• Embrace High ISO - Freezing the action is important. You need fast shutter speeds to accomplish this. For the image here, I shot at ISO 3200 to get a shutter speed of 1/640th of a second.
  • Use Aperture Priority Mode - You can lock down the maximum aperture, in this case f/1.8, by choosing Aperture Priority mode.
  • Capture in RAW - The E-M1 has robust electronics that will allow you to shoot RAW and handle burst mode at the same time. This makes it much easier to fine tune your best photos later.
  • Stalk Your Subject - Watch who is performing well that night and follow that player through the viewfinder. Basketball, as with most sports, moves quickly. Isolate and stalk hot players for your high impact images.

I'm very much enjoying the E-M1 with the 75mm for basketball photography. This camera gets the job done. And if you embrace these tips, you'll be rewarded with terrific shots.

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The Olympus OM-D E-M1 has a high Nimbleosity Rating. What does that mean? You can learn about Nimbleosity and more by visiting

Aperture for Portrait Retouching? Yes!

Not only can you retouch your people shots in Aperture... it's easy. In my latest article for Macworld Magazine titled, Portrait retouching in five easy steps, I explain how to not only work artistically, but quickly too.

Portrait Retouching in Aperture

If you like the techniques outlined in the article, then you may want to watch my training video, Portrait Retouching with Aperture. It's a deeper dive into using these tools to make your subjects look like they had the best day ever when you photographed them.

Aperture Tips and Techniques

To learn more about Aperture, check out my Aperture 3.3 Essential Training (2012) on Also, take a look at our Aperture 3 Learning Center. Tons of free content about how to get the most out of Aperture.

The Digital Story on Facebook -- discussion, outstanding images from the TDS community, and inside information. Join our celebration of great photography!

Derrick Airport Restroom

The Nimble Photographer is back from Las Vegas and the Consumer Electronics Show. No more public restrooms, crowded restaurants, or smoky casinos (at least for now...).

I discussed this assignment in The Nimble Photographer Journal with entries including Las Vegas and Assignment Gear. So how did it all work out? Quite well, actually.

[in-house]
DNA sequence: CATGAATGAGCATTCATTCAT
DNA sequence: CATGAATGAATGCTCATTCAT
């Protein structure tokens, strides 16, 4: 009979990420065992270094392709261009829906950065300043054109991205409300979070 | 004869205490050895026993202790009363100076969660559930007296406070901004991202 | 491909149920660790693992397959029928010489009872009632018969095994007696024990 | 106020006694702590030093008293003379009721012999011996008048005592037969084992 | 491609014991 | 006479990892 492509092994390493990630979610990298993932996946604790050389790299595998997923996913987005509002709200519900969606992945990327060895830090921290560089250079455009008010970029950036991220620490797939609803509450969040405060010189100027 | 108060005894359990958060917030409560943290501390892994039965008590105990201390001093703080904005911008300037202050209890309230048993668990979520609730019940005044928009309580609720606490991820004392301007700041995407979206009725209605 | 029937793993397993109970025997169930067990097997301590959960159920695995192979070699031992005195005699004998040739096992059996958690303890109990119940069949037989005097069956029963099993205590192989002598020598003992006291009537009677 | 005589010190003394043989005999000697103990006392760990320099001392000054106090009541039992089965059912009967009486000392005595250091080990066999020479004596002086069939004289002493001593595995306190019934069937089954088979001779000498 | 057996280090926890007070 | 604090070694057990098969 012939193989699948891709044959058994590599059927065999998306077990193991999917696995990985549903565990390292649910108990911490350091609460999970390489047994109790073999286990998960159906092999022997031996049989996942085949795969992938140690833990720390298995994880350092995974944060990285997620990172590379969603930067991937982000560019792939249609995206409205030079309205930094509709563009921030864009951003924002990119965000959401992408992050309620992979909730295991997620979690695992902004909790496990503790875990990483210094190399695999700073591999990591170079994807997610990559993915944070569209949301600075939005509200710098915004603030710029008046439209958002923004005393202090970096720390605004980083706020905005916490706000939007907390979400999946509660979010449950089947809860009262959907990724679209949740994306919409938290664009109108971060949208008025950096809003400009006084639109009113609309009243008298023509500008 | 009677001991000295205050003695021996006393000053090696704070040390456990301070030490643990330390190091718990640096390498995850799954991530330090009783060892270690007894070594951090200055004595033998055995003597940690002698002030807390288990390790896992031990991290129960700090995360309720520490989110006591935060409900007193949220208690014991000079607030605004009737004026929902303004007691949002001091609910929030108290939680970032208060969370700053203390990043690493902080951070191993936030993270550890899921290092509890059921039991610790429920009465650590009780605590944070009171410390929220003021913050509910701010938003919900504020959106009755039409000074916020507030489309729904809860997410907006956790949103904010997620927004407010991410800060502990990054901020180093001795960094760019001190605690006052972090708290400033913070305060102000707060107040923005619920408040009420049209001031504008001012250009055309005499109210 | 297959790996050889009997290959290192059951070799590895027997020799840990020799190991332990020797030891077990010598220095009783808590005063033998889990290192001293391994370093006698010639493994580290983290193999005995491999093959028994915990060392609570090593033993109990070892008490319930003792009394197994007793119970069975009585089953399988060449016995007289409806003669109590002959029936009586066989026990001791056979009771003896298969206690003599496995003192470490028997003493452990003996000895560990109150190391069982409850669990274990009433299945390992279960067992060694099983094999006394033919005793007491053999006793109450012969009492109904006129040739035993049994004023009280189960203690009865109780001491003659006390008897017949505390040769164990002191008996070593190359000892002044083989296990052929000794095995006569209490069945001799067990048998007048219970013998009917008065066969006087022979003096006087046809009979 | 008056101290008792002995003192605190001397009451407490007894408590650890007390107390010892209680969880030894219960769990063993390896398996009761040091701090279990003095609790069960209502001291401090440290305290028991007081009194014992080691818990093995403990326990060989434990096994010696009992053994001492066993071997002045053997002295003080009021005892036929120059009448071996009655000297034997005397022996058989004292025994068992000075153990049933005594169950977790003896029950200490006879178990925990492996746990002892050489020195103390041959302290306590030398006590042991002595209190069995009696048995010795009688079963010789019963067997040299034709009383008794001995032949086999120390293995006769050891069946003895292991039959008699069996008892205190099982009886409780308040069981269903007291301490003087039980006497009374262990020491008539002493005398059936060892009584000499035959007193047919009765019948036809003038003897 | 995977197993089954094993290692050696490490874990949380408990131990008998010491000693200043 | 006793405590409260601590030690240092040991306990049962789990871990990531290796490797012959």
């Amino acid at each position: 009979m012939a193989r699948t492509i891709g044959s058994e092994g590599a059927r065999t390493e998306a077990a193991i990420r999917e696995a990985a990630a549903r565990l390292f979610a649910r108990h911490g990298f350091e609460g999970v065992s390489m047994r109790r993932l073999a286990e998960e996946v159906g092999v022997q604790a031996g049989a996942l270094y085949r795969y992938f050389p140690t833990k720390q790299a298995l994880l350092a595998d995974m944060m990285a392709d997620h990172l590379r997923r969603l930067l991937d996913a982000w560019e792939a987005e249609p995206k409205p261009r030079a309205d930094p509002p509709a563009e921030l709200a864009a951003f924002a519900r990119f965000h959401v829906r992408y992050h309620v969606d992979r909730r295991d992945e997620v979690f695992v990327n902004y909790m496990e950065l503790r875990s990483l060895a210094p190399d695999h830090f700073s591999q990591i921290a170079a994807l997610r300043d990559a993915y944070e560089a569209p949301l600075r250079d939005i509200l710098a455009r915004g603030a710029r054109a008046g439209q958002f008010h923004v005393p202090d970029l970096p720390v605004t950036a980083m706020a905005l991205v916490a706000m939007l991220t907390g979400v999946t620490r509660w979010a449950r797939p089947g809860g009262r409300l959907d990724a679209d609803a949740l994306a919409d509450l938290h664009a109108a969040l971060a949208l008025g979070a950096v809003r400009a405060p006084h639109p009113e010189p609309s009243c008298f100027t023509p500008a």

I carried the Lowepro Urban Reporter 150 (shown in the picture) with me all day, everyday. I relied primarily on the Olympus OM-D E-M1 with the Panasonic 12-35mm f/2.8 zoom for my picture work.

If I went out for a stroll and casual shooting in the evening, I switched to the lighter Walking Man Shoulder Bag that's easier on my back and more discreet.

The images were transferred to either my iPad mini (with Verizon cellular) or the iPhone 5S (with AT&T cellular) depending on which device was getting the best reception. I used the WiFi capability of the E-M1 to copy images directly from the camera to the mobile devices that were running the Olympus O.I. Share iOS app.

If there was time, I would fine-tune the pictures using Snapseed or iPhoto for iOS before pushing them up to the c't Digital Photography Facebook page, The Digital Story or the Lowepro social site.

The organizers at CES made reporting a bit easier by beefing up the cellular networks at the Las Vegas Convention Center. This was much appreciated. It allowed me to post 3-4 times a day on the various sites while still on location.

For my luggage, I used the eBags Mother Lode TLS Weekender Convertible along with the Urban Reporter. Why don't I use a roller? They're too cumbersome when you're in nimble mode.

For example, I checked out of my room yesterday morning and had to bring my luggage on assignment at the Convention Center. I then caught a cab from CES to the airport. I can wear the eBag on my back during all of this moving around. (I actually have the eBag on too in the above photo.) A roller just wouldn't work.

Now that I'm home, I'm definitely tired. But my gear worked flawlessly while I was on the road. And my clients seem happy with the timely reporting from Las Vegas.

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This gear has a high Nimbleosity Rating. What does that mean? You can learn about Nimbleosity and more by visiting

CES is an over-the-top event to begin with. It dominates Las Vegas, jams the monorail, and creates lines at every turn. But if you really want to witness a sea of technology humanity, go to the Samsung booth in the Central Hall.

Samsung Booth Entrance CES 2014 Samsung Booth Entrance CES 2014 - Photo by Derrick Story

In part, the enthusiasm is generated by the sheer variety of technological items offered by Samsung. Mobile devices, cameras, laptops, TVs, and on and on are displayed with flare and precision. Plus, Samsung is on a roll. And it's clear they intend to keep it going.

Booth Pano, Samsung CES 2014

Between my meeting with their PR folks, and my own personal exploration, I probably spent close to an hour in the Samsung area today. How many trade show booths can you say that about?